Gifts don’t come for free. Most people who send a gift want something in return, and that can be anything from a thank you card to a blow job. To some people, particularly fans, buying gifts feeds their fantasy that they are a part of your life, that they somehow know you. As the chap above attests, these are the most dangerous kind of gift-givers as they can be erratic in their intentions and unpredictable. I always found it hard to judge who was scary and who wasn’t. Despite what happened with that man (and after diligently hiding my address via Amazon) I would try and be nice and at least give people a thank you or a signed picture if they bought me something, as is polite to do, but on the times that I was too busy people did get abusive towards me, which was upsetting. 

That’s not to say there aren’t other types of people, which brings me neatly onto my second point: it’s better to give than to receive. Around the time I was working at Radio 1 I was heavily into the wishlist game. The BBC were paying me fuck all and I was living in a party flat with some scumbag musician. I knew for a fact my friends and family were going to forget my birthday so I posted a link to my wishlist on Twitter to try and cheer myself up. Such was my life at the time. To my surprise, my birthday rolled around and all these parcels kept arriving, full of pretty much all the things I had put on my wishlist, and then some. As I looked at the delivery notes I saw that most of the gifts had come from the same person, which initially made me a bit scared. Did I have another stalker on my hands? With time I learnt a lot about this person and he really taught me a lot about the nature of kindness.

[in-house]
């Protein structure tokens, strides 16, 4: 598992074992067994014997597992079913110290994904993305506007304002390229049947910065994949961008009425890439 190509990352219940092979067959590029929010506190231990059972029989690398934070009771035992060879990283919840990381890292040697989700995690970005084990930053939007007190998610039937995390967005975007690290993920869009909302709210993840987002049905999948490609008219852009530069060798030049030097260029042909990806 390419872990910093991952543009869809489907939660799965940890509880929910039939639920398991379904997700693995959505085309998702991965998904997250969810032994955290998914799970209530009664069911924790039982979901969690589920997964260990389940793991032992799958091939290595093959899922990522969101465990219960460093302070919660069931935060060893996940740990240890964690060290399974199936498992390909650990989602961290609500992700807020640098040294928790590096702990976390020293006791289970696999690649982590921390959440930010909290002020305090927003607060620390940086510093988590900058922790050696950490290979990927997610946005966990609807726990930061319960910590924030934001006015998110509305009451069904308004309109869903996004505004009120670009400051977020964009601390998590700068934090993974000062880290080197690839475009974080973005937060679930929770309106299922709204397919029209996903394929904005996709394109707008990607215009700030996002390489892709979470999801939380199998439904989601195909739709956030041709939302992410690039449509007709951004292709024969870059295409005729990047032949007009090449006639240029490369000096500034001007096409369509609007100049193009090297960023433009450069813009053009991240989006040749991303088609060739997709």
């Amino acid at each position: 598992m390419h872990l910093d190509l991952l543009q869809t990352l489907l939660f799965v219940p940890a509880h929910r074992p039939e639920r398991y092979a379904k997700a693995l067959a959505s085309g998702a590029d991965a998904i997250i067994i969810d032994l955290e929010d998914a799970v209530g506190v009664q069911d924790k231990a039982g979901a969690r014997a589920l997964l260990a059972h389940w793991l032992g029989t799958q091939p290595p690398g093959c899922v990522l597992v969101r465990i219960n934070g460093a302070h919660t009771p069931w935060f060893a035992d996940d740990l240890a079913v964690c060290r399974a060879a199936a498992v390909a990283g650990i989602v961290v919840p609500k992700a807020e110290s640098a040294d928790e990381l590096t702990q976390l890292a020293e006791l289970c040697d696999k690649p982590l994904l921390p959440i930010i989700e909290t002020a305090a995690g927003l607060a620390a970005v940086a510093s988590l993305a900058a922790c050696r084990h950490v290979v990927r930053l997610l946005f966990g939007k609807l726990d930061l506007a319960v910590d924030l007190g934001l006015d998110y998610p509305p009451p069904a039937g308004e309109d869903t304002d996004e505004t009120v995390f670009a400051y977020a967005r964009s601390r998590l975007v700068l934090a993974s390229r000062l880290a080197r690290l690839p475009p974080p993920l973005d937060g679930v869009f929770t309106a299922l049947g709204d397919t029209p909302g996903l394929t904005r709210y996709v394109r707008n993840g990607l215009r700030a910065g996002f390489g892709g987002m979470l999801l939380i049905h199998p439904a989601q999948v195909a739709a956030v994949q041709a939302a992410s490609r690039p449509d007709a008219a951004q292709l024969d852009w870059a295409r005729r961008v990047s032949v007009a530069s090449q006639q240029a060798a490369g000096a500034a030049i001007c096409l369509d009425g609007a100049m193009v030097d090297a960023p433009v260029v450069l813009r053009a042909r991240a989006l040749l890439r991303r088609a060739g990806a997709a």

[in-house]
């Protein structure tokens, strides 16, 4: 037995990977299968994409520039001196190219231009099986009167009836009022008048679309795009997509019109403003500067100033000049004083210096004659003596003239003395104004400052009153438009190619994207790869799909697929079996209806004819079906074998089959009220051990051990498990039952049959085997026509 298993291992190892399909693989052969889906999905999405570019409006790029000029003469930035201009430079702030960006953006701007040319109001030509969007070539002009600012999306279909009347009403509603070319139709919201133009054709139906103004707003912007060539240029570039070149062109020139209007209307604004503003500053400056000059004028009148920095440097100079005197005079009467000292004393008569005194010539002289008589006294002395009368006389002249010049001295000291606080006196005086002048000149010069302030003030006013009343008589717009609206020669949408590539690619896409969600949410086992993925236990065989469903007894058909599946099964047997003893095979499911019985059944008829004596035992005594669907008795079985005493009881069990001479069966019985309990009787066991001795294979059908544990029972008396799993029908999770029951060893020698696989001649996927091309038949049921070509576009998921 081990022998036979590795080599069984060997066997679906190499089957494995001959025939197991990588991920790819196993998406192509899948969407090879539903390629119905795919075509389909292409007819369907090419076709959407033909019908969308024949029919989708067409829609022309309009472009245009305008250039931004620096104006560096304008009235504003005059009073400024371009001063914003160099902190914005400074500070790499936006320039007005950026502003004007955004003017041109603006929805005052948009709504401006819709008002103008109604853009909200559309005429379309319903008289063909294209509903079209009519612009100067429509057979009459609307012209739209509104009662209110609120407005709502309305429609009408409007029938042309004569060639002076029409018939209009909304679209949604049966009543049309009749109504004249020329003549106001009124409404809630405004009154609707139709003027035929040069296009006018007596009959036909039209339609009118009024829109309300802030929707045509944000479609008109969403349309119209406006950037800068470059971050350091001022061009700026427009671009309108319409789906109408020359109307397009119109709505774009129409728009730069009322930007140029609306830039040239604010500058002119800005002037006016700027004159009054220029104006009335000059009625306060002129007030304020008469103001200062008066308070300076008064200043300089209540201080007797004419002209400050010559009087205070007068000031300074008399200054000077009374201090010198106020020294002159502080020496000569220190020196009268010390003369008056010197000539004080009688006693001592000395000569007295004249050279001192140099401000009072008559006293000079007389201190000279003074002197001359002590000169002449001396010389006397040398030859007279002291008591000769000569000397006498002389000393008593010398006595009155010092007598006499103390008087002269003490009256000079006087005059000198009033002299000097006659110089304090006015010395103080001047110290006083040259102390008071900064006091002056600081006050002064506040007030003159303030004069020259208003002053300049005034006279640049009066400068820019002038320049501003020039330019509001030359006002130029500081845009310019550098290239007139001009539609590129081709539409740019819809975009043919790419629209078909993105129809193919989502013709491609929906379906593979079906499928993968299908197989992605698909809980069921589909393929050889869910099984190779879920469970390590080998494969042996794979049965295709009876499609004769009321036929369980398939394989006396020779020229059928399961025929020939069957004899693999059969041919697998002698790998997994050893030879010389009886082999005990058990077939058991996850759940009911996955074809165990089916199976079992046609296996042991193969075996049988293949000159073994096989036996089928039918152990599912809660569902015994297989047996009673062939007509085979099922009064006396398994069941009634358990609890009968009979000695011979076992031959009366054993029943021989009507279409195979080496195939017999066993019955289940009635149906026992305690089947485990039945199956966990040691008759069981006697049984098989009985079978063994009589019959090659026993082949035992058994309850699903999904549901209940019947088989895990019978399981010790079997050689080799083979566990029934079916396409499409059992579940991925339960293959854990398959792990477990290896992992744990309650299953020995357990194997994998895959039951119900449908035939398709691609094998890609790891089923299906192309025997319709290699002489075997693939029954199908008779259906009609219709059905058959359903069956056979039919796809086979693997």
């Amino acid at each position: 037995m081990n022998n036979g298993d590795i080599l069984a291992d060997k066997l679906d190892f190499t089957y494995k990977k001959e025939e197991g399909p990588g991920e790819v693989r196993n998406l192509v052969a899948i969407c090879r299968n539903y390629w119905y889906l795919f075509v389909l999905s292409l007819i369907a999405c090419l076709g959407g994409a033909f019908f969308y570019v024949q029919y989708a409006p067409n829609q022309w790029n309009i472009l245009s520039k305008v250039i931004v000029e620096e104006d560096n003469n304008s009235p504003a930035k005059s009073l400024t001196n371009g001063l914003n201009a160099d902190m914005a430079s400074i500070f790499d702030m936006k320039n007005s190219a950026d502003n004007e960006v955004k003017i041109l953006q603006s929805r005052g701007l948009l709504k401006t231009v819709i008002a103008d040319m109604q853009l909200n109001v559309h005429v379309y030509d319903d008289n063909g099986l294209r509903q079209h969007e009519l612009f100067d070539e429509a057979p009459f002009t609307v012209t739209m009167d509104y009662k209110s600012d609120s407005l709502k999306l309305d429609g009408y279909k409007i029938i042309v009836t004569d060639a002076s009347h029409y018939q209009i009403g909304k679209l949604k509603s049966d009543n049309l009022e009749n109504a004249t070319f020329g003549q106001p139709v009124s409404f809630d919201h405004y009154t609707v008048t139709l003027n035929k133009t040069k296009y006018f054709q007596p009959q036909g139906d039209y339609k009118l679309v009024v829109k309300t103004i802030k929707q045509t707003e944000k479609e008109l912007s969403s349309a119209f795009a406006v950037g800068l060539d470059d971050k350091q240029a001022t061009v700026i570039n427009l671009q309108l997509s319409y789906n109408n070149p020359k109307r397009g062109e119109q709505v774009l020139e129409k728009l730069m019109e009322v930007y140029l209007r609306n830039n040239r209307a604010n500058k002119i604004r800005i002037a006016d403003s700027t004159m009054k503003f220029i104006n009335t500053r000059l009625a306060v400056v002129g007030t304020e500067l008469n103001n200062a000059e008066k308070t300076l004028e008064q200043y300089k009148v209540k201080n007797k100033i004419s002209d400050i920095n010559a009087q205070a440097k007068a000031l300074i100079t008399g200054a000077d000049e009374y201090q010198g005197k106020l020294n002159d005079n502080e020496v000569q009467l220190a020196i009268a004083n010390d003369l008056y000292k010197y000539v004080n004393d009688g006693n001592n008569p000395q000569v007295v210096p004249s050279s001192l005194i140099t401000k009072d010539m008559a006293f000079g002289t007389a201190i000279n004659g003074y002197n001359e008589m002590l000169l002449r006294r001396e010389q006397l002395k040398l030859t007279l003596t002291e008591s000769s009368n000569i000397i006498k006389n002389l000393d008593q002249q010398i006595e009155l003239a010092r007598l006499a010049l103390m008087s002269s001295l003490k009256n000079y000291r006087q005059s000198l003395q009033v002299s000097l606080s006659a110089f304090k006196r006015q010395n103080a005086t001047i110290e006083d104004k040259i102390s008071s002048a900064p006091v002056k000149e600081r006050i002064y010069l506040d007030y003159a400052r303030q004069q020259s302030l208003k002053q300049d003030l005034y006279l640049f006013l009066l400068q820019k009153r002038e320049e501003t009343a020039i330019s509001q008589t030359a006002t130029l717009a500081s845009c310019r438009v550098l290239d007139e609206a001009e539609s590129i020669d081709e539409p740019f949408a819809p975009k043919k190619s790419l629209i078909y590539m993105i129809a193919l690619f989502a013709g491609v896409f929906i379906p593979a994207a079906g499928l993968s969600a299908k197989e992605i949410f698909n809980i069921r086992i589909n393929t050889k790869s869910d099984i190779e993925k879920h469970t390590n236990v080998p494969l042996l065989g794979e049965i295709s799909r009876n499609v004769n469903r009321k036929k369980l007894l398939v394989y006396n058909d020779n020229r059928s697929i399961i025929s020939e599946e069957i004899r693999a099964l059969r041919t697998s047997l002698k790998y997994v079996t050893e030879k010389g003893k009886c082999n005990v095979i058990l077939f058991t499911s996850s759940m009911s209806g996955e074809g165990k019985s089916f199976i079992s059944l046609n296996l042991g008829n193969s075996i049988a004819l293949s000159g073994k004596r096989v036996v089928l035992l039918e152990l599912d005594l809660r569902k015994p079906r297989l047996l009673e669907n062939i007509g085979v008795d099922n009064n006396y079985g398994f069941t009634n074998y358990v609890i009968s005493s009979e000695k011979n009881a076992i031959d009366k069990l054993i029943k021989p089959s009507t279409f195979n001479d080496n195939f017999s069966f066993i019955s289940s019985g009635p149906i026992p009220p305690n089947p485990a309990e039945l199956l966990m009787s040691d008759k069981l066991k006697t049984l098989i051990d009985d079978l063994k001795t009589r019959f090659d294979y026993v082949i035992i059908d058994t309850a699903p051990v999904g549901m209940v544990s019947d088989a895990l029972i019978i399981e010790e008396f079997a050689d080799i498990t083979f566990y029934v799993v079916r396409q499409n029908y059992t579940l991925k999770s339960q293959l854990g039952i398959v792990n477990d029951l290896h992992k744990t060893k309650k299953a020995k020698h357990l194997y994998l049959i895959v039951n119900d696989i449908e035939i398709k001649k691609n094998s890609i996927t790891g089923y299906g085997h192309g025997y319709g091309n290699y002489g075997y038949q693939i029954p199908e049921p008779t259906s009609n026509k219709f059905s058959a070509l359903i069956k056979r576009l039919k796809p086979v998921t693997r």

This is a young man who had worked hard from an early age to support his family, opening shops and businesses in Wolverhampton until one day he realised he was more than supporting them and actually had all this money that he was too busy to spend, with no-one to spend it on. Exhausting his usual hobby of buying everything in Forbidden Planet and looking for an outlet to vent he joined Twitter. During his first week on Twitter he was listening to the radio and heard me on it. Deciding to send me a tweet, he was thrilled when I responded, endearing him to the site and helping him set up what is now a very popular (and funny!) twitter account. A week later, upon seeing a link to my wishlist he wanted to repay the kindness of me getting him into Twitter by buying me something. He told me afterwards that he just liked all the stuff I had on it (art books, novels, geek ephemera) and wanted me to have it. So he bought it all. As a person on the receiving end of it I felt very overwhelmed. He had bought me a fucking PS3!! I didn’t even have one on my list as I felt guilty about listing expensive items. How do you repay something like that? So I did the only thing I knew and drew him a picture and wrote him a thank you letter. I asked him why he had done it all and in return he told me he had recently read a book about the power of giving and decided to try the theory out, hoping it would make him feel a bit happier about himself. Which he found it did. After talking to and getting to know Simon I starting trying out his theory for myself, buying friends and strangers small things off their wishlists, and he was right! It did make me feel good. Small kindnesses towards other people actually made me feel better than receiving those kindnesses myself, as if anything I’d always feel a bit guilty receiving things off my wishlist. I started buying Simon presents in return, bringing him books back from Japan and knitting him hats. In the meantime he was giving to other people with other wishlists, male and female. Now, I am not making this person up. At the moment he sounds a bit like the Santa of Twitter, but I assure you he is a real person. A very real and brilliant individual who is actually one of my friends now.